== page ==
Ecological Restoration Lab
We are a group of enthusiastic ecologists who are eager to apply our ecological knowledge in nature conservation. Lead by Dr. Billy Hau who is a native terrestrial ecologist from Hong Kong, our team do not only focus on ecological restoration research, but also in developing field based ecological training programems for students as well as the general public. The HKU Eco-Leaders Training Programme is our flagship education programme and many of the Eco-Leaders are now working as professional ecologists in NGOs, Hong Kong Government, universities and consultant companies. In recent years, building on our strength in ecological restoration, we have been extending our projects to cover urban biodiversity. Find out more about our work by looking at our Research Interest and Projects.
Most forests in tropical East Asia have been under severe threat from deforestation for decades. Hong Kong is an extreme example in tropical deforestation which was started more than a thousand years ago and Hong Kong was nearly 100% deforested several times in history. All existing forests (some 20%) are secondary in nature. Knowledge gained in Hong Kong in forest restoration could help other places in tropical East Asia to reverse the deforestation trend.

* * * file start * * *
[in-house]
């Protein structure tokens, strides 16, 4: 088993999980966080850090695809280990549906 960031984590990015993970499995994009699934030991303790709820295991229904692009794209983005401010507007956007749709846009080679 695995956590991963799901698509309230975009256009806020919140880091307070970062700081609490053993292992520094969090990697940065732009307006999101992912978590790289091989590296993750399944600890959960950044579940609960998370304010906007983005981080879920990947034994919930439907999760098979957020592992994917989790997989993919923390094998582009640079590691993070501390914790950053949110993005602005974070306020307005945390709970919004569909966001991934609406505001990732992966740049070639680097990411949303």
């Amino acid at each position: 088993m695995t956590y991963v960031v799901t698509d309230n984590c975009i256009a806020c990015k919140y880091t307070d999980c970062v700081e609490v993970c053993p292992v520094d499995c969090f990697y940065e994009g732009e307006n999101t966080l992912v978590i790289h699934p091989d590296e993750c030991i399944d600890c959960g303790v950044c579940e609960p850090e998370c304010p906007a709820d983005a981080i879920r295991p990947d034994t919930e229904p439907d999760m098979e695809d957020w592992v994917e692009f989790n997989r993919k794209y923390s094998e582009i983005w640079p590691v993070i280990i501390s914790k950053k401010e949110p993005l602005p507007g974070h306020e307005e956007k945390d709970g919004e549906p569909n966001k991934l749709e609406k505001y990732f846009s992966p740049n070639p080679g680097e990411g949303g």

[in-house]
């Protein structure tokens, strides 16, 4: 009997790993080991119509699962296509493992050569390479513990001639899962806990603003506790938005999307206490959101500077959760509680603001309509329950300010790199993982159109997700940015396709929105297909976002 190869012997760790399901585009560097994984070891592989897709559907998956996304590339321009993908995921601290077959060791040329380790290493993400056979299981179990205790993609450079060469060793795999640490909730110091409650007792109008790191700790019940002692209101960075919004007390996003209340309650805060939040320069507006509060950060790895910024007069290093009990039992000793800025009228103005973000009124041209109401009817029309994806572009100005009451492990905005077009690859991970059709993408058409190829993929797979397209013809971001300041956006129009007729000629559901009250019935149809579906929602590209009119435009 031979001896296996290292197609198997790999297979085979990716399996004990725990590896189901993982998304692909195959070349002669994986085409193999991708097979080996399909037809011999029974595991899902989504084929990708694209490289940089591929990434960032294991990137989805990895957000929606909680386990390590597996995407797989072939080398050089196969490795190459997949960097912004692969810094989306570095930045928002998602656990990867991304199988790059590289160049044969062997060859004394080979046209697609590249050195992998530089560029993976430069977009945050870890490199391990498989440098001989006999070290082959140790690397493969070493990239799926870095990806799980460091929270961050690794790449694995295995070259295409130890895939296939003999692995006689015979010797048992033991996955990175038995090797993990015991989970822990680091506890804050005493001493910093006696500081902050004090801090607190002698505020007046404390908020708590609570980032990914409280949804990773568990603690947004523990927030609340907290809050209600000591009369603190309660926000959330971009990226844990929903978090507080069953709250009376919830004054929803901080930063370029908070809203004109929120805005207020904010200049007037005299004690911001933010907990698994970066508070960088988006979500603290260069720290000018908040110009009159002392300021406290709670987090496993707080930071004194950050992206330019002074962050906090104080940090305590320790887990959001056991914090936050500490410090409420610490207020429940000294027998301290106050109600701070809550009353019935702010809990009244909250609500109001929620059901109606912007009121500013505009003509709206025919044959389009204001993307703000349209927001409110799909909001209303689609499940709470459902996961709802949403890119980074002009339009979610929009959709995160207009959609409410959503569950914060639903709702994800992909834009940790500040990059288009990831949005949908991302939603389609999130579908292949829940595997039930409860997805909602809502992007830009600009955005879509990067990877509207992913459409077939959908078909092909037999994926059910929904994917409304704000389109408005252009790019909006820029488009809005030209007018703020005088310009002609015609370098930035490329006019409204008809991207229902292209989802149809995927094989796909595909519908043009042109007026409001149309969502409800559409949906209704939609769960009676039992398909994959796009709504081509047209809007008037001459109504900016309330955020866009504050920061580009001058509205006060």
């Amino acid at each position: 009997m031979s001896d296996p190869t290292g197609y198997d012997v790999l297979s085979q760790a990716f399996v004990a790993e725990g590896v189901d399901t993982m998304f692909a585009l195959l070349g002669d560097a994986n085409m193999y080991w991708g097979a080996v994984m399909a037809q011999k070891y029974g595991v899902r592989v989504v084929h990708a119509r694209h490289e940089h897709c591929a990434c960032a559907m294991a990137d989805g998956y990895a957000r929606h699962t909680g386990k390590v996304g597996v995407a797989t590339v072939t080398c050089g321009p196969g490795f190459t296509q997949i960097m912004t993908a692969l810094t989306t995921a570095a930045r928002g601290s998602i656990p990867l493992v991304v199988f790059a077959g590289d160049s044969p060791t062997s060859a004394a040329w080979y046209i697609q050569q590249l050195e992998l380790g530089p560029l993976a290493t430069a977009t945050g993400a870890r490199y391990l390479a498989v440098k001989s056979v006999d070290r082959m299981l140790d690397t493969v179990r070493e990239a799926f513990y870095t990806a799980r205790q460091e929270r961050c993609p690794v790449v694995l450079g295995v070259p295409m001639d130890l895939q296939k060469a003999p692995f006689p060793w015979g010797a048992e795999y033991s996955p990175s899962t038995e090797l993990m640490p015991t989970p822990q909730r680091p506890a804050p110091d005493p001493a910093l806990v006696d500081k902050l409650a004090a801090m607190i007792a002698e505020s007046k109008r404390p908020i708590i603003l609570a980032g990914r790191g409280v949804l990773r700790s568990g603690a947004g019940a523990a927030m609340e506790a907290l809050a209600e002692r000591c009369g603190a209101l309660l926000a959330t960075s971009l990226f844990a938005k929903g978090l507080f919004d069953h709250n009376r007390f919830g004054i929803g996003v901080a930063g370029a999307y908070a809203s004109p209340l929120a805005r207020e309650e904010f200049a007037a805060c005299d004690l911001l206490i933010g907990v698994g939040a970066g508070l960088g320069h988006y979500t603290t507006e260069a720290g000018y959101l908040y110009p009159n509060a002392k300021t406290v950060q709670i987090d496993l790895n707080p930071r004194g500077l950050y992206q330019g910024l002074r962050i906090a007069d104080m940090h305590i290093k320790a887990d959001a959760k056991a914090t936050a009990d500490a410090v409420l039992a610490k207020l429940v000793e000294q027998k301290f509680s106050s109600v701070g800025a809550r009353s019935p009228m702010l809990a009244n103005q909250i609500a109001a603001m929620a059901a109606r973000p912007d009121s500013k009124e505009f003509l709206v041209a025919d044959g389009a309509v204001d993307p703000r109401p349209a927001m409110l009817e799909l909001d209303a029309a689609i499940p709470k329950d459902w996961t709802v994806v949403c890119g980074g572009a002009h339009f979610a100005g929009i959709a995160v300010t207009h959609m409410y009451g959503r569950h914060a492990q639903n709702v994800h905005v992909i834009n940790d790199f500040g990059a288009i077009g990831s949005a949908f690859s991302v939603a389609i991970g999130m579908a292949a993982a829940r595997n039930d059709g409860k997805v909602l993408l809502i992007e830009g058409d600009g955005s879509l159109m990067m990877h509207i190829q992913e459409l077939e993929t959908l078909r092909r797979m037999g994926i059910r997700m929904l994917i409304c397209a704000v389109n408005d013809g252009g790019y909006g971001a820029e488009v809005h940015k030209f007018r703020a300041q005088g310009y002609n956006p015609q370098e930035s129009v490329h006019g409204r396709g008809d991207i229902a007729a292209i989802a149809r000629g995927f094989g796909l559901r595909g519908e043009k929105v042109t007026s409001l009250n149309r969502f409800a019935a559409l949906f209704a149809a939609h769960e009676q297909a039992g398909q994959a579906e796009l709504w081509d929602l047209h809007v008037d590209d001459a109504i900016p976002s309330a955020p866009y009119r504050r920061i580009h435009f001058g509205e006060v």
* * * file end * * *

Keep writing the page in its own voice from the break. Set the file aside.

Whilst it is important to protect the last remaining wilderness areas for biodiversity conservation, conserving biodiversity in urban area generates new opportunities to restore the severely degraded biological diversity on the planet. We have been assisting the Government and private companies in Hong Kong in bringing back biodiversity to urban areas. This includes biodiversity assessments in urban sites to identify and recreate suitable habitats for plants, birds and butterflies. We have characterised tree and shrub species that are suitable to grow in urban environments and are attractive to wildlife in Hong Kong. We also provide educational resources in these projects for raising public awareness on urban biodiversity.
Deforestation in the past has pushed many species to the brink of extinction. Apart from improving the quality of forest habitats in degraded landscapes, we have been identifying taxa in need of conservation effort and subsequently taking actions in conserving these species.
City dewellers are often deprived of the opportunity to interact with nature. Hence, they lack interest in biodiversity. We are therefore providing training to our students in ecology and biodiversity such as field-based species identification courses on plants, birds, amphibians and reptiles, butterflies, dragonflies and freshwater fishes. We have also established the HKU Eco-Leaders Training Programme in 2005 to provide more systematic training for future leaders in environmental education.